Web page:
TMJ Dysfunction — East Greenwich, RI

The temporomandibular joint (TMJ) is the hinge joint of the jaw. We each have 2 of them located just in front your ears. Those who have dysfunction or pain in the jaw know exactly where it is located.

When this joint becomes problematic it becomes difficult to open your mouth, bite and chew. The jaw often will click and pop. You may also have headaches. These symptoms can be due to many issues including muscle spasms, inflammation, or problems with the disc in the joint.

One of the underlying problems associated with TMJd is loss of mobility in the upper part of the neck (suboccipital region) and associated postural changes in the spine. These issues cause the jaw to change the way it opens and closes.

Physical therapists should be your go to person to address these problems with the jaw. Treatments include hands on techniques to relax the jaw muscles and correct the mobility issues in the jaw. They also address the underlying neck and posture issues with hands on mobilization techniques. PTs will teach self mobilization and postural exercises so that you can manage the TMJ dysfunction on your own.

Four self treatment activities that may help if your jaw has not been problematic for too long would be:

  1. Self massage: to relax the clenching muscles. Laying on your back with a small pillow supporting your head place your tongue on the top of your mouth allowing your mouth to slightly open. Using your finger tips work in a circular motion at the junction of your jaw just in front of your ear. Move your fingers in forward and backward directions using light pressure. Then stroke down from your temple and cheek bone to the bottom of your your jaw bone gliding over the TMJ.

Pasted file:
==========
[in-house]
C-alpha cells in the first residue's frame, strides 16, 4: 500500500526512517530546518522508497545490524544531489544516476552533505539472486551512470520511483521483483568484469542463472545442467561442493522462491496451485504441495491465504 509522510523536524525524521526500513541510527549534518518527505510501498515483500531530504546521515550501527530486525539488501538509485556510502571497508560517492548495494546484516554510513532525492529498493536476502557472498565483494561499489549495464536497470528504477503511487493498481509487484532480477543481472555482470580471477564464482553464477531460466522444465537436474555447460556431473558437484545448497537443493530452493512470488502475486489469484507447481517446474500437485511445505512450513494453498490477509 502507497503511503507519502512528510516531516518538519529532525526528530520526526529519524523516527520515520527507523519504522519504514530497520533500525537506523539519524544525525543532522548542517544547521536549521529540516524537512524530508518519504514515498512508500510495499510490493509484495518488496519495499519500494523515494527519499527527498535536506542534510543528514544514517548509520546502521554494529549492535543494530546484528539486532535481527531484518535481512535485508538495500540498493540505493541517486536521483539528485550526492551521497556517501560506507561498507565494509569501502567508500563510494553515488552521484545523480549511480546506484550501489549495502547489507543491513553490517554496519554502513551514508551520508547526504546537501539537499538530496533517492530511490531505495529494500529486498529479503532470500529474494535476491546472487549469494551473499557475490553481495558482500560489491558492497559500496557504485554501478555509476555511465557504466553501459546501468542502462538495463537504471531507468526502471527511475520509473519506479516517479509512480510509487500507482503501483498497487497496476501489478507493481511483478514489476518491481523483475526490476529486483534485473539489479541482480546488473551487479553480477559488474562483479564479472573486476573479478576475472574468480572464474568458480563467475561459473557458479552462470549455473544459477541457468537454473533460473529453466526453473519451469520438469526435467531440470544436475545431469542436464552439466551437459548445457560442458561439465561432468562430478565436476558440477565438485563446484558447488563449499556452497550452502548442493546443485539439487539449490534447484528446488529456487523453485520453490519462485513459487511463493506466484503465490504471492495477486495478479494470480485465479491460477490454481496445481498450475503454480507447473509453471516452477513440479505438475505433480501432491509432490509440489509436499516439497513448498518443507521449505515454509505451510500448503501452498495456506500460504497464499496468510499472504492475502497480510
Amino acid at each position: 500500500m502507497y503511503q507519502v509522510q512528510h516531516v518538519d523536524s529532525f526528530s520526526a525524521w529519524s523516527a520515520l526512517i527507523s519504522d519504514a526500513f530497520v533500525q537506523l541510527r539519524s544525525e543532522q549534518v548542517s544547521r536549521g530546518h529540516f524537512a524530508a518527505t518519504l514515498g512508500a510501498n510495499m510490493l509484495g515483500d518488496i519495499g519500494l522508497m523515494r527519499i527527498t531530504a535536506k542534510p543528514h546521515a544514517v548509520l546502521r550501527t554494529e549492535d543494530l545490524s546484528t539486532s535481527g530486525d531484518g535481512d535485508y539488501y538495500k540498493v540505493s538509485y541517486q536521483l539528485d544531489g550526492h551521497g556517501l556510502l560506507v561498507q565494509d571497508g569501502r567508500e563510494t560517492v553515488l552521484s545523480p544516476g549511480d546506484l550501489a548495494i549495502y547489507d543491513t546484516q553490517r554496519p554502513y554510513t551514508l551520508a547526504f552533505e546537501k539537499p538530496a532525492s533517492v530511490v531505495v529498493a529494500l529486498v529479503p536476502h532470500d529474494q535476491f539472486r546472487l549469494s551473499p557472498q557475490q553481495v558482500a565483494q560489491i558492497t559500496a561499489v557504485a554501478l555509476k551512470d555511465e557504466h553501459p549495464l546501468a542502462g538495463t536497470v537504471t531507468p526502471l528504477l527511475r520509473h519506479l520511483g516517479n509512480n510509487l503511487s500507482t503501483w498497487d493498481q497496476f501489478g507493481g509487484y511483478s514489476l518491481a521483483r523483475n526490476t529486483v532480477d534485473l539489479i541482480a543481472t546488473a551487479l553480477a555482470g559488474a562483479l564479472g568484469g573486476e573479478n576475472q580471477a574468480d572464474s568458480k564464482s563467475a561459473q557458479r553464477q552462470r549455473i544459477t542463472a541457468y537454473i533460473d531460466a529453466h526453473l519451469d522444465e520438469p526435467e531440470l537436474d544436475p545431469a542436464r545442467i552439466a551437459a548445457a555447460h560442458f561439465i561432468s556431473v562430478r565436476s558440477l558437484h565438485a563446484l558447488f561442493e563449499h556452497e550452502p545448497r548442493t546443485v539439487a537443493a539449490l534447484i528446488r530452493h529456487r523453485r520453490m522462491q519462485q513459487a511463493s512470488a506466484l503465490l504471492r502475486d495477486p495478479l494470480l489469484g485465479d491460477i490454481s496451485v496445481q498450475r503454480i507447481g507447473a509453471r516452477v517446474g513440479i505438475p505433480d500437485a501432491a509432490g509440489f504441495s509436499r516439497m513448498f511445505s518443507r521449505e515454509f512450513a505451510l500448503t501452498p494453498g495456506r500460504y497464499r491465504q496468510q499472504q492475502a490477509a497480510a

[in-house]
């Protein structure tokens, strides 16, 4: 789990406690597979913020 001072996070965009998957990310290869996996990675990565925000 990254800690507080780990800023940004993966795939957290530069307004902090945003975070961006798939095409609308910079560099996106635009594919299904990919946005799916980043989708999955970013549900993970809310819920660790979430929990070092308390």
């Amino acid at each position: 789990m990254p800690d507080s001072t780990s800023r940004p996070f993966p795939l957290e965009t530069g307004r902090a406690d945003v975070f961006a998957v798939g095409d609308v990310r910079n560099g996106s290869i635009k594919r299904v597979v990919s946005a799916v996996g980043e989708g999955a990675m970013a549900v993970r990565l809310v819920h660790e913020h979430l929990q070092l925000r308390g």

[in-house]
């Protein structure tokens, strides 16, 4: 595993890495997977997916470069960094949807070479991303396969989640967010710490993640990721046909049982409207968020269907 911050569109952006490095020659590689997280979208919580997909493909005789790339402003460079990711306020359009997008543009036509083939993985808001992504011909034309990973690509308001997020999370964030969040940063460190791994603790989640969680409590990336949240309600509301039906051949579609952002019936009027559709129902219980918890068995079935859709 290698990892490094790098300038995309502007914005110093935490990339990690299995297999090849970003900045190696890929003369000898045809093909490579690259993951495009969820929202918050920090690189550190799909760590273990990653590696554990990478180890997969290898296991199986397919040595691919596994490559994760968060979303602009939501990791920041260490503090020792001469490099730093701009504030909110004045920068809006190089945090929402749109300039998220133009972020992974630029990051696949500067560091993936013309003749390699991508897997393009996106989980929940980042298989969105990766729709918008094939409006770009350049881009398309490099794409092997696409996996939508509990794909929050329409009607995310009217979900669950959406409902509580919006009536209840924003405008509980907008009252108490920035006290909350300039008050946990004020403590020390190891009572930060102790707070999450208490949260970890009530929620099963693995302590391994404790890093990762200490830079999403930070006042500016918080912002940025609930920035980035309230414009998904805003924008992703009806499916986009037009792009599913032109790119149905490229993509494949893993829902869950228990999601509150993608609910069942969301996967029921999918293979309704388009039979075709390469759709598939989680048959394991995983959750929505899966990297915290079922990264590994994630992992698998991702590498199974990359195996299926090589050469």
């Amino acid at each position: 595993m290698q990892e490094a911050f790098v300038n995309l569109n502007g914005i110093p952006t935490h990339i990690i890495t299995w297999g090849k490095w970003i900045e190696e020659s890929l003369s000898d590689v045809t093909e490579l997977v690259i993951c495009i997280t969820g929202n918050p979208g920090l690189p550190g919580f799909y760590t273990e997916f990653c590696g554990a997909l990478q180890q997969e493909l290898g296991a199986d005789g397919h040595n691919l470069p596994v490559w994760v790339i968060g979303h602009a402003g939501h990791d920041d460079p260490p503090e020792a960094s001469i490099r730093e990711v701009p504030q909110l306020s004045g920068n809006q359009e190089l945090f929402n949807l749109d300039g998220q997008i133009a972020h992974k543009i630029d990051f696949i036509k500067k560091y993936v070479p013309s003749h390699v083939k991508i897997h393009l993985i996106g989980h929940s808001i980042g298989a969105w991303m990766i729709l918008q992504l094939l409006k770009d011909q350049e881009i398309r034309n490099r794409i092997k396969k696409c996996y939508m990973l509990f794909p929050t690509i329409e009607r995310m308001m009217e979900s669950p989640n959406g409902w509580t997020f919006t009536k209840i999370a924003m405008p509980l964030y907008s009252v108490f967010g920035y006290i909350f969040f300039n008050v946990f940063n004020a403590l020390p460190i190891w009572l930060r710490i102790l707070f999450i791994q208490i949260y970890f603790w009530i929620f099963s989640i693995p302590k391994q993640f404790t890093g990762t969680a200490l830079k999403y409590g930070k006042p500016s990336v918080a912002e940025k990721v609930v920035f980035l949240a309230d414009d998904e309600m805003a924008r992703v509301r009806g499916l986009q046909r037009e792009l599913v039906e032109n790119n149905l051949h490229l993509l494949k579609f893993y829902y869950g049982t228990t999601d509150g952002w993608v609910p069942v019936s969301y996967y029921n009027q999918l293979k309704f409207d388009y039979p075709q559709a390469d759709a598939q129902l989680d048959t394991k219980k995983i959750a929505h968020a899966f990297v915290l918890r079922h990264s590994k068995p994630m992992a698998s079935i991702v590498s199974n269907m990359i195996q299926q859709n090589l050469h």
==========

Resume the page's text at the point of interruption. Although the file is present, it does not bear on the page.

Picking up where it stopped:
2. Shoulder blade pinches: to help correct your posture. Sitting with your back away from the chair, pinch your shoulder blades back and down. Hold for 5 seconds. Repeat 10 -20 time
  3. Chin tucks: to help correct your posture and improve neck mobility. Sitting with your back away from the chair, pull your head straight back keeping your chin tucked in. Think of pulling your nose away from something that smells foul.
  4. Resisted jaw opening: to help relax the clenching muscles. Sitting or standing try to assume corrected posture by lightly pinching shoulder blades and tucking chin as described above. Place your fist under your chin. Gently open your mouth, resisting the movement with your fist. Hold for 5 sec. Repeat 5-10 times. This should help with reducing the tone of the clenching muscles around your jaw.

If you need more advanced help in resolving TMJ issues please contact us at RI Limb Prosthetics, Orthotics And Physical Therapy or call 401-884-9541. If you are not in the East Greenwich area contact your local PT for further guidance.